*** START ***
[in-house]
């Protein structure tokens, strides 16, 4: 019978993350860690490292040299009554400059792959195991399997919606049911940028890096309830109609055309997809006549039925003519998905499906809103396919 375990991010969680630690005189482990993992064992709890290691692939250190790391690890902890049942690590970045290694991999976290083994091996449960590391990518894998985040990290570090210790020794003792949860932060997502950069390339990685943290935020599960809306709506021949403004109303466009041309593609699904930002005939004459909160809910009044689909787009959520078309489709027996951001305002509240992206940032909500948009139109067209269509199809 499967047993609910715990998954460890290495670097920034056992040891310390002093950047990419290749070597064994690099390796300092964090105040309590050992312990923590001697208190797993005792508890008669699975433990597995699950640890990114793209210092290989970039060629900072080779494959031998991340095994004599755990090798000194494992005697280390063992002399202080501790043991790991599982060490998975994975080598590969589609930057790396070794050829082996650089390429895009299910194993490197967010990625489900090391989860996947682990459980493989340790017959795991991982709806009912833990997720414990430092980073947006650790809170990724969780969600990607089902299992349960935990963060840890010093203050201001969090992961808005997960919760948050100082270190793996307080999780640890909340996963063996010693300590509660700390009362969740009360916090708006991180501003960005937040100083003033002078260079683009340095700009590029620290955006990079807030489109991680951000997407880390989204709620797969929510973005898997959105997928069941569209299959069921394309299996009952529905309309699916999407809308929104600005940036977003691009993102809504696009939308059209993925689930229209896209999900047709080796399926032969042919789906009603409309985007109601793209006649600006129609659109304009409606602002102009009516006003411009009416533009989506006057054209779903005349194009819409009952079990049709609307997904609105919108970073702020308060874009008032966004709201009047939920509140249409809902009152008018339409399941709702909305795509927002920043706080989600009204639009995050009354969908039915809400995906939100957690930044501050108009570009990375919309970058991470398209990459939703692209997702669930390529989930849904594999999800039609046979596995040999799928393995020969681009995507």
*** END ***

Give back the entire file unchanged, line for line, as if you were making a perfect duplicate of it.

[in-house]
């Protein structure tokens, strides 16, 4: 019978993350860690490292040299009554400059792959195991399997919606049911940028890096309830109609055309997809006549039925003519998905499906809103396919 375990991010969680630690005189482990993992064992709890290691692939250190790391690890902890049942690590970045290694991999976290083994091996449960590391990518894998985040990290570090210790020794003792949860932060997502950069390339990685943290935020599960809306709506021949403004109303466009041309593609699904930002005939004459909160809910009044689909787009959520078309489709027996951001305002509240992206940032909500948009139109067209269509199809 499967047993609910715990998954460890290495670097920034056992040891310390002093950047990419290749070597064994690099390796300092964090105040309590050992312990923590001697208190797993005792508890008669699975433990597995699950640890990114793209210092290989970039060629900072080779494959031998991340095994004599755990090798000194494992005697280390063992002399202080501790043991790991599982060490998975994975080598590969589609930057790396070794050829082996650089390429895009299910194993490197967010990625489900090391989860996947682990459980493989340790017959795991991982709806009912833990997720414990430092980073947006650790809170990724969780969600990607089902299992349960935990963060840890010093203050201001969090992961808005997960919760948050100082270190793996307080999780640890909340996963063996010693300590509660700390009362969740009360916090708006991180501003960005937040100083003033002078260079683009340095700009590029620290955006990079807030489109991680951000997407880390989204709620797969929510973005898997959105997928069941569209299959069921394309299996009952529905309309699916999407809308929104600005940036977003691009993102809504696009939308059209993925689930229209896209999900047709080796399926032969042919789906009603409309985007109601793209006649600006129609659109304009409606602002102009009516006003411009009416533009989506006057054209779903005349194009819409009952079990049709609307997904609105919108970073702020308060874009008032966004709201009047939920509140249409809902009152008018339409399941709702909305795509927002920043706080989600009204639009995050009354969908039915809400995906939100957690930044501050108009570009990375919309970058991470398209990459939703692209997702669930390529989930849904594999999800039609046979596995040999799928393995020969681009995507």